And while we’re on the subject of anger issues … David Hanners at the PiPress reports: “A Blaine hacker’s 18-year prison sentence was just and proper, a federal appeals court ruled Thursday, July 5. In considering the appeal of Barry Vincent Ardolf, the 8th U.S. Circuit Court of Appeals said his crimes merited the stiff punishment that a federal judge handed out a year ago. ‘Given Ardolf’s serious and repeated invasions of the victims’ privacy and security, as well as his plans to continue such conduct had law enforcement not intervened, the district court did not abuse its discretion in sentencing Ardolf to 216 months imprisonment,’ a three-judge panel of the court wrote in its opinion. Ardolf, 47, is at the federal prison in Elkton, Ohio. His current release date is in March 2026, and he’ll be under court supervision for 20 years after he gets out. In June 2010, a grand jury indicted Ardolf for a bizarre scheme to wreak havoc on the lives of a couple who had moved in next to him on a Blaine cul-de-sac.”

Also … your summer-holiday-week fraud sentencing … via John Welbes of the PiPress: “Renee Marie Brown, a former investment adviser, will spend four years and three months in prison for a fraud scheme whose victims included investors and her former business partners. … Brown, 48, of Golden Valley, was a partner in Wildwood Wealth Management, a small firm with a few partners, when she asked clients to invest in ‘Fund X.’ She described it as a bond fund that would generate an 8 percent or 9 percent return annually. In fact, prosecutors said, the money she raised in 2009 wasn’t invested in bonds and instead was used ‘as her own personal piggy bank,’ allowing her to buy a condominium for $500,000. All told, Brown defrauded investors out of $750,000.”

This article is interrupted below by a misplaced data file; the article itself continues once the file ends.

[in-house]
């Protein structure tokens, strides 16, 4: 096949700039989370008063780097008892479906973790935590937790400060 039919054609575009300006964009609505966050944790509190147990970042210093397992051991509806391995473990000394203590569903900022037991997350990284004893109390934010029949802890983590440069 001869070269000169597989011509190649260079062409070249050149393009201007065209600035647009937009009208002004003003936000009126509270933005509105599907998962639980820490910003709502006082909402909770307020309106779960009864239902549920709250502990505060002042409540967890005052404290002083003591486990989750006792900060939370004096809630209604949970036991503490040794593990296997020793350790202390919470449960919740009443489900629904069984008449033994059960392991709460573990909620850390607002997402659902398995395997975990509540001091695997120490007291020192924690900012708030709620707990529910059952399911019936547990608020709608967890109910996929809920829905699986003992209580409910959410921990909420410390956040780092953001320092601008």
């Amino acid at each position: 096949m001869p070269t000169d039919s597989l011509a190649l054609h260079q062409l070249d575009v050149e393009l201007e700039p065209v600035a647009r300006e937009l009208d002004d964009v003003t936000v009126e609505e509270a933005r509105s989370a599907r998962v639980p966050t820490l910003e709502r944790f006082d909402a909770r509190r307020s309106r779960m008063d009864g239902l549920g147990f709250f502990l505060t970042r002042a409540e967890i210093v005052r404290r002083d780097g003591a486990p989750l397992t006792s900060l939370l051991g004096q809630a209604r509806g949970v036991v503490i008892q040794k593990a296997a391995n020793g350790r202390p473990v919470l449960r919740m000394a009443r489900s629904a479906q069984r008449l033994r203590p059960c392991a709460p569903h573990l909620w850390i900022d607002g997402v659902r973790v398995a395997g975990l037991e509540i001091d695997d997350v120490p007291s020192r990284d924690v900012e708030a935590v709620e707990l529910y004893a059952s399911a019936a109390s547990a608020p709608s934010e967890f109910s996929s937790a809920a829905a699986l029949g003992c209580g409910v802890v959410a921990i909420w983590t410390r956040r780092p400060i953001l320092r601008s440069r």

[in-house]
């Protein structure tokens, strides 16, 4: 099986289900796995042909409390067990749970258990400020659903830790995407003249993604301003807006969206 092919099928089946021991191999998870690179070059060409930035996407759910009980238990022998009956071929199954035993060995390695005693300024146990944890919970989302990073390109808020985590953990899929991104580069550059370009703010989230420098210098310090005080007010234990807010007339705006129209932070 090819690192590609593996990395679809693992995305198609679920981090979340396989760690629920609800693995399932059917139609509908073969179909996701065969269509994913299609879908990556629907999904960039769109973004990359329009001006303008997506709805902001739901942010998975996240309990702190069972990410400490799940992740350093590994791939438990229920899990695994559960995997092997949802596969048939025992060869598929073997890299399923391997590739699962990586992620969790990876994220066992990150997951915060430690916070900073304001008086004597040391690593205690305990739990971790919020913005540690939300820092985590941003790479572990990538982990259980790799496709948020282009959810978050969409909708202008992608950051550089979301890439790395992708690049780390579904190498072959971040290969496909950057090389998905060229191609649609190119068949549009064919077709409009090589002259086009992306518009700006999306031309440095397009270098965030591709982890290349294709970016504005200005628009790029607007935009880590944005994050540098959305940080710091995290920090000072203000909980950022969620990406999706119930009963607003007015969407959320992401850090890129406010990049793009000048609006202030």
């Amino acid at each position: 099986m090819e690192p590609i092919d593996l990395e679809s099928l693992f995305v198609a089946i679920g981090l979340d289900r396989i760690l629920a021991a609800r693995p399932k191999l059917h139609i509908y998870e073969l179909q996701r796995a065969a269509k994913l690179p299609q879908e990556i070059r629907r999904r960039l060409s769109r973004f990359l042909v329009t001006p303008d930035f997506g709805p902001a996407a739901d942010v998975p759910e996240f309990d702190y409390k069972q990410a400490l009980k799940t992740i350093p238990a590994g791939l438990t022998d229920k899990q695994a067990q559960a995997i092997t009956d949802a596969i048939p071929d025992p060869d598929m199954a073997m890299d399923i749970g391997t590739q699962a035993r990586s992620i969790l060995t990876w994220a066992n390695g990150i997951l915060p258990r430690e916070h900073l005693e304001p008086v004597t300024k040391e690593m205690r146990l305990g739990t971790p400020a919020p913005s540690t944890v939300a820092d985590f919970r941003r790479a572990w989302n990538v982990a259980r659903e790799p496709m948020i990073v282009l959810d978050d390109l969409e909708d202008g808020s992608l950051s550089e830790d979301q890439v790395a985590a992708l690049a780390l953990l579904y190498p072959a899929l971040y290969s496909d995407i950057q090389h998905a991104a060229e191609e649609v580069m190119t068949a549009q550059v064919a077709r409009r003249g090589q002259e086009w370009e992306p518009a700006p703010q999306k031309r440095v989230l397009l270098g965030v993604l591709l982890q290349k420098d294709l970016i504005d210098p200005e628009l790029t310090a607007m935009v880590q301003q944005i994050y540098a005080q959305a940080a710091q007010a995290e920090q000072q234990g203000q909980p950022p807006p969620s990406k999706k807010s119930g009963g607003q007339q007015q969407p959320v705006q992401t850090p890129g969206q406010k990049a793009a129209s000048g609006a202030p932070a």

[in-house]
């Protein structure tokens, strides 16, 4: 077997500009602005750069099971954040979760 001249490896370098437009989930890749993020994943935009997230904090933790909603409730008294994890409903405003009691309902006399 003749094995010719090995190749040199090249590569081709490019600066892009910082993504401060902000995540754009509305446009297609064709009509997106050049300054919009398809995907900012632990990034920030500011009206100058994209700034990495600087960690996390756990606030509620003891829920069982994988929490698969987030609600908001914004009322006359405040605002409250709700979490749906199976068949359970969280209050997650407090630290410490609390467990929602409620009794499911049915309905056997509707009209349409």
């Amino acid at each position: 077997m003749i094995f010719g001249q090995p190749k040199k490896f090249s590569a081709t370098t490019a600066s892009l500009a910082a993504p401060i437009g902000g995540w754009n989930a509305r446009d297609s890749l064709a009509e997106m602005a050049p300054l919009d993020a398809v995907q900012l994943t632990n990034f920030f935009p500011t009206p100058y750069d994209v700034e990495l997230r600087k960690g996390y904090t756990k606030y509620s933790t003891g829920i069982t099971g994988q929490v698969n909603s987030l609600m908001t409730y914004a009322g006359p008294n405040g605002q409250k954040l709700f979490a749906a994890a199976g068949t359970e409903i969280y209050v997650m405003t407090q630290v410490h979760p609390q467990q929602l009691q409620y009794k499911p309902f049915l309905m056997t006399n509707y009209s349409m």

I’m feeling a little queazy … . Emily Weiss at City Pages reports: “Yesterday marked the Depot Tavern’s third annual Diamond Dog Eating contest. Participants were challenged with taking down as many pepper bacon-wrapped, pretzel bun-encased, 1/4-pound beauties as they possibly could in the span of 10 minutes. The rules were simple and few: No restroom trips, no vomiting, and beverages are allowed.  This year, six contestants bravely stepped up to the plate, but only one walked away with the top prize of 10 pairs of tickets to First Avenue shows, a $50 gift card to the Depot, and a platinum-level membership to First Avenue. Eric ‘Silo’ Dahl, a big-time competitive eater and last year’s reigning Diamond Dog champ, took down 12 dogs in 10 minutes …  Just weeks ago, Dahl completed a 54-by-54-inch, 50-pound pizza eating challenge with a team of five other competitive eaters. Among other impressive stats, Dahl has also eaten 9.5 pounds of lutefisk in just six minutes, setting the record for the National Lutefisk Eating Championship held in Spring Grove, Minnesota.” That guy has to donate his stomach to the Smithsonian.